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Robin

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That "click" moment when a student "gets" the material and realizes "I DO understand and CAN successfully advanced" - that's why I love teaching and tutoring. I WANT students to reach their goals. I thoroughly agree with Socrates’ famous maxim, “Education is the kindling of a flame, not the filling of a vessel.”
My desire is to challenge, motivate, encourage and help each student to accomplish the task set for them. I want to tap into the knowledge the student already has, to help develop, strengthen, build upon, and apply that knowledge. I want to help the student leverage that knowledge in order to learn now, prepare for further learning, and have firm mastery of a tool which will be a meaningful and useful addition to their toolbox, necessary for life beyond the classroom walls.
Some of my particular teaching passions are languages and literature. As one who has lived 40+ years in Latin America, and am in a bi-lingual extended family, I speak near-native level Spanish and can tutor it at any level. I also tutor French, as well as English as a Second Language, and English grammar and literature.
My many hobbies include camping, hiking, gardening, reading, crafting, and travel.

Robin’s Qualifications

Education & Certification

Undergraduate Degree: Hardin-Simmons University - Bachelors, Spanish/Secondary Education

Hobbies

My hobbies include but are not limited to reading, hiking, gardening and crafting.

Tutoring Subjects


Q & A

What is your teaching philosophy?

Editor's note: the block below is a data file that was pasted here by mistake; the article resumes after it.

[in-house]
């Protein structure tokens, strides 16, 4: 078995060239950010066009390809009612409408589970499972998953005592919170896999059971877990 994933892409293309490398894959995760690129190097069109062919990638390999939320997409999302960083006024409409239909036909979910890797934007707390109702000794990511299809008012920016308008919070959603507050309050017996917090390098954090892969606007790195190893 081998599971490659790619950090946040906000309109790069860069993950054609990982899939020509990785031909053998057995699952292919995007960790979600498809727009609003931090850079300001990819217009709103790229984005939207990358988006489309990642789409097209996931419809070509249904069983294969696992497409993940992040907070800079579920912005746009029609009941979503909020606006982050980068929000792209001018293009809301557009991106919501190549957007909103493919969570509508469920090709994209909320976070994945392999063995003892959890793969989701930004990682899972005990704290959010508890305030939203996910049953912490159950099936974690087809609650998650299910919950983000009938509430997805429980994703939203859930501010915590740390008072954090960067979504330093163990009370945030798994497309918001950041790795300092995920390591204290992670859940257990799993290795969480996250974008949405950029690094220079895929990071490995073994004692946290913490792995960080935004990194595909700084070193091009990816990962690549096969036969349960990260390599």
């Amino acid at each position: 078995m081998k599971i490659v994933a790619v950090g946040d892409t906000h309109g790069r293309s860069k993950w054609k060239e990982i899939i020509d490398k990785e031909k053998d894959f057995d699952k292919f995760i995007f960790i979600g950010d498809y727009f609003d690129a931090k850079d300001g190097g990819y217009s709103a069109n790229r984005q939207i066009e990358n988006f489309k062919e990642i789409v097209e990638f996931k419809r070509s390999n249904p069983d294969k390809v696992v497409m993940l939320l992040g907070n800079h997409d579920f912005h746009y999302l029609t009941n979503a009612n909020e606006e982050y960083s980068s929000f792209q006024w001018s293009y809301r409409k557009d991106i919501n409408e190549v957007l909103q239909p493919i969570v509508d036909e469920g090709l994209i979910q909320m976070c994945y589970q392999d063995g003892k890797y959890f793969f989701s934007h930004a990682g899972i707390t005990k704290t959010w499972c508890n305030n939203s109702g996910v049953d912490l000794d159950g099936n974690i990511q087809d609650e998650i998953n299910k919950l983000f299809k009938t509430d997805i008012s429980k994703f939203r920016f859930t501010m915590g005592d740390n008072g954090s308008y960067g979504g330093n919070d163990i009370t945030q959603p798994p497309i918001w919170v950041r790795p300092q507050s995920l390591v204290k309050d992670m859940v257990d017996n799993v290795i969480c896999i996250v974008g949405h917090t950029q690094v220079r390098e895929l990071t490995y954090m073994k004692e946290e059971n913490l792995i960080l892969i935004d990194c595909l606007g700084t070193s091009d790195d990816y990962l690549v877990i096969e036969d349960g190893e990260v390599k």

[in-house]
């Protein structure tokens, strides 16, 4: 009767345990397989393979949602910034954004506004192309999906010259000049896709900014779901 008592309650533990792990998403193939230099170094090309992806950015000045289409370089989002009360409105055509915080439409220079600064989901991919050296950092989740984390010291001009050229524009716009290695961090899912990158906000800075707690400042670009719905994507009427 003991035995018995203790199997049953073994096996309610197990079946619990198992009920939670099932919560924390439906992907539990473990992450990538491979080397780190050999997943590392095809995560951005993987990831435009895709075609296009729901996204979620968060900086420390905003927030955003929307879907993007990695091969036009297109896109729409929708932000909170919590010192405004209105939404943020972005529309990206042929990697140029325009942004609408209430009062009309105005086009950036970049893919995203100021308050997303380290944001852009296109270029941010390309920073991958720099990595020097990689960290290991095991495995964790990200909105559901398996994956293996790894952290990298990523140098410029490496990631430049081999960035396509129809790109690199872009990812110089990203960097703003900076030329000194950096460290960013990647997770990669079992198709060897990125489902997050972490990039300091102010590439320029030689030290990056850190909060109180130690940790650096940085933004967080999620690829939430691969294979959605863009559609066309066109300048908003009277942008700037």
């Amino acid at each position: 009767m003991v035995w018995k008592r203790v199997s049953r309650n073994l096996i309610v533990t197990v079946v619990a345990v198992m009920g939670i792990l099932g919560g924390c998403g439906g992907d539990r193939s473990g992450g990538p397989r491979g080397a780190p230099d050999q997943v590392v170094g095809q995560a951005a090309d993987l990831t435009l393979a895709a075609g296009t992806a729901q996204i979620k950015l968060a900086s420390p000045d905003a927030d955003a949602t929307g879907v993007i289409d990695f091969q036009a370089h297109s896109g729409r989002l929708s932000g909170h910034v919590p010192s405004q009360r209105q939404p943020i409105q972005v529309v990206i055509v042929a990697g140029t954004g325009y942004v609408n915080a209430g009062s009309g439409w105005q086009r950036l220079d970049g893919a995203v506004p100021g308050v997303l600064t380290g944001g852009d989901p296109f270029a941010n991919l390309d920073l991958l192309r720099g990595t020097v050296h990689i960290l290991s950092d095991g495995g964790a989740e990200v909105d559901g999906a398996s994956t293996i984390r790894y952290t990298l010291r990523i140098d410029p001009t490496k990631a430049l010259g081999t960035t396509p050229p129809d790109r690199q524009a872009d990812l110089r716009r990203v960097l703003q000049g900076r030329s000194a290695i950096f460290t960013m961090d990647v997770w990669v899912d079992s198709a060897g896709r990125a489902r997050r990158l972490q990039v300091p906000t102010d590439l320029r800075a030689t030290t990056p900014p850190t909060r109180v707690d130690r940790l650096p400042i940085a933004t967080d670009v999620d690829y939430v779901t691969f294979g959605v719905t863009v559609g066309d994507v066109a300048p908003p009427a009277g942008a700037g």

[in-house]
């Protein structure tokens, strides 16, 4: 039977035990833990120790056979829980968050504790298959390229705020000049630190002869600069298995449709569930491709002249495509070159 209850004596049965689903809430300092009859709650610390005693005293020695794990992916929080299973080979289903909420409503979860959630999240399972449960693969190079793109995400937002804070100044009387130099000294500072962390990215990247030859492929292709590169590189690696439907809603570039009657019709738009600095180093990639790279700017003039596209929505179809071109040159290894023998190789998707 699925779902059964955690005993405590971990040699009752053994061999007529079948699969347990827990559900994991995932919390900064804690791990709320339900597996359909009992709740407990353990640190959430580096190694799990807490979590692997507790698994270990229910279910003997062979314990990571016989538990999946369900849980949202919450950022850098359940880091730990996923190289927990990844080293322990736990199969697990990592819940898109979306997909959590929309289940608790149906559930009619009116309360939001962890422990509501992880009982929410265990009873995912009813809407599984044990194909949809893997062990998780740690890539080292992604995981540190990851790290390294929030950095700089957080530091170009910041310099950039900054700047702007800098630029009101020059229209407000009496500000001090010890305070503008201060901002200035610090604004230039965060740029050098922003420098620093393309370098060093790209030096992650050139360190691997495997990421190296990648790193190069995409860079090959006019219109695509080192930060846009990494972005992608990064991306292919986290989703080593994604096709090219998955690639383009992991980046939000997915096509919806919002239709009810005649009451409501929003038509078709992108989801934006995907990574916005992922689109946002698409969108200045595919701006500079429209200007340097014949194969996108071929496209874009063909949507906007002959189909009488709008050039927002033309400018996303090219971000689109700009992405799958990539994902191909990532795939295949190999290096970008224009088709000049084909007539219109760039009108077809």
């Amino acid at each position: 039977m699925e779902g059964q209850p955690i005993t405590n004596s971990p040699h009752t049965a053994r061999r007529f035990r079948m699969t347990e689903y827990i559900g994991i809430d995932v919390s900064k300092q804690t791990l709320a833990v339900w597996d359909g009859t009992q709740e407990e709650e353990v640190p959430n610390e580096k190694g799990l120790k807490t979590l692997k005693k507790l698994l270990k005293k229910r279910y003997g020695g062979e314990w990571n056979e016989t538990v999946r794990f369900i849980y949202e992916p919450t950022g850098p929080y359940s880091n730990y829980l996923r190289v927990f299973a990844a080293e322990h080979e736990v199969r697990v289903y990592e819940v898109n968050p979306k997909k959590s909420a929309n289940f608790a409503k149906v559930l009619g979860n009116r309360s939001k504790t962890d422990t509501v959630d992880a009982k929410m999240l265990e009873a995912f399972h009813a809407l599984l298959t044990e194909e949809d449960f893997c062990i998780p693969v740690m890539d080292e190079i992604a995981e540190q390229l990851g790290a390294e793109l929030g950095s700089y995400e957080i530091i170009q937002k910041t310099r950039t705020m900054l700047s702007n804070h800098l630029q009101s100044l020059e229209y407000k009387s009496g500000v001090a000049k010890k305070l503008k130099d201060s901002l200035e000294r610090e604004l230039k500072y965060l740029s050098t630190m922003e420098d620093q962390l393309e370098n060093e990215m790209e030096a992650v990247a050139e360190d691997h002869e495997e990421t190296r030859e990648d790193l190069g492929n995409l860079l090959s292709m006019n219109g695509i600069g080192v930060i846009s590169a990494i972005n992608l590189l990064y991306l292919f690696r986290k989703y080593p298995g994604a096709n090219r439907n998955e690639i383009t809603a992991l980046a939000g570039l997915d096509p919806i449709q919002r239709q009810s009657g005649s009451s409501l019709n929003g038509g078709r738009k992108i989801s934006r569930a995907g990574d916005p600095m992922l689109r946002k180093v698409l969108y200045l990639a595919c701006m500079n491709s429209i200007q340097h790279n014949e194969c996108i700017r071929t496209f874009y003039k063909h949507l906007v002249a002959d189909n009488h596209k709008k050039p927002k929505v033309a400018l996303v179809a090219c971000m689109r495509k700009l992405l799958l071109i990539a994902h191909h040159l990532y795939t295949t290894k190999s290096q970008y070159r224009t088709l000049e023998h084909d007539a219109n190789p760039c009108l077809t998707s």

Personal Philosophy of Teaching Robin E. Tinley No matter how well I may teach, if learning is not taking place the purpose of education is defeated. I thoroughly agree with Socrates’ famous maxim, “Education is the kindling of a flame, not the filling of a vessel.” My philosophy of education is to challenge, motivate, encourage and help each student to light that flame of passion for learning as a life-long pursuit and application. I want to tap into the knowledge the student already has, to help develop, strengthen, build upon, and apply that knowledge. I want to help them leverage that knowledge so they can successfully learn now, prepare for further learning, and have firm mastery of a tool which will be a meaningful and useful addition to their toolbox, necessary for life beyond the classroom walls. My philosophy of education also means tailoring learning as much as possible to the individual class body and student, rather than a one-size-fits-all approach. The articulate S.M. Lockridge once quaintly said in a dialect of the times, “If I shoots above the heads of my people, it does not mean I have superior artillery. It means I am a poor shot.” Additionally, I consider it of paramount importance in this rapidly changing world to challenge students to have a comprehensive understanding of their world, to be competent to face these unique times, to become men and women of integrity and strong values who can invest in their community, country, and world. Specifically in the area of language, I believe a bi-lingual or multi-lingual person has an edge not only in the competitive work world but in the joys of learning for pleasure. As a learner myself, and a lover of learning, I want to teach and inter-act with students with such enthusiasm and passion that the student not only learn at the time but also become a self-starting learners for life, acquiring skills, knowledge, and the ability to become independent and motivated learners in the future. I believe in a varied and participatory learning atmosphere. I am familiar with and use principles of TPS (Total Physical Response) for language acquisition. In conjunction with language learning, I consider it of great value and importance for students to also acquire a familiarity with other countries, cultures, and worldviews. I want students to see that their present learning situation has great potential for a practical – as well as enjoyable – effect on their future. I believe it is necessary and right to clearly articulate and convey to the student the expectations, to work with the student in accomplishing those expectations, and to lead the student in cross-cultural awareness. I intend to clearly define for them the concrete course requirements and the concrete means by which they may achieve their best possible results. Why do I teach with enthusiasm, passion, and an understanding of the students? The following brief anecdote demonstrates to a large degree how I formed my philosophy of teaching and why I bring to teaching what I do. As part of my degree plan I was required to take a course in a subject of no interest whatsoever to me: Economics. I took the course merely to complete a requirement and check off a box on my path toward a degree in my chosen area. That same semester I took a course I’d looked forward to with great anticipation: Latin American Areas Studies. What a surprise was in store! My Economics professor was knowledgeable, articulate, compelling, and above all passionate about his subject. A new hitherto unknown window on the world was opened to me. I learned so much in that course. Meanwhile, my LatAm Areas professor, although he may have been knowledgeable, was not articulate, not compelling, and not passionate about his subject. I still resent how he cheated us, his students. I want to be the teacher who inspires to greater learning and practice those who already have an interest in - perhaps even a love of - Spanish and French, challenging them to an ever-greater understanding of other peoples and cultures so that they may gain access to new worlds through mastery of another language. I want to be the teacher who opens a window on a new world for those who think they are merely completing a course and checking off a requirement, so that they will be surprised into new thinking and learning, and perhaps even a new love. I am vastly privileged to have lived and worked in Latin America for over thirty-five years. I have traveled or lived in all of Middle America and some of the Caribbean. During the past 4 years I have worked in, and taught in every Spanish- or Portuguese-speaking country in South America, as well as Cuba. What a wealth of experiences, information, knowledge, and areas for further exploration has been mine, that can now be translated to the classroom setting. What an opportunity and challenge for thoughtful and thought-provoking teaching and learning in a purposeful and meaningful way.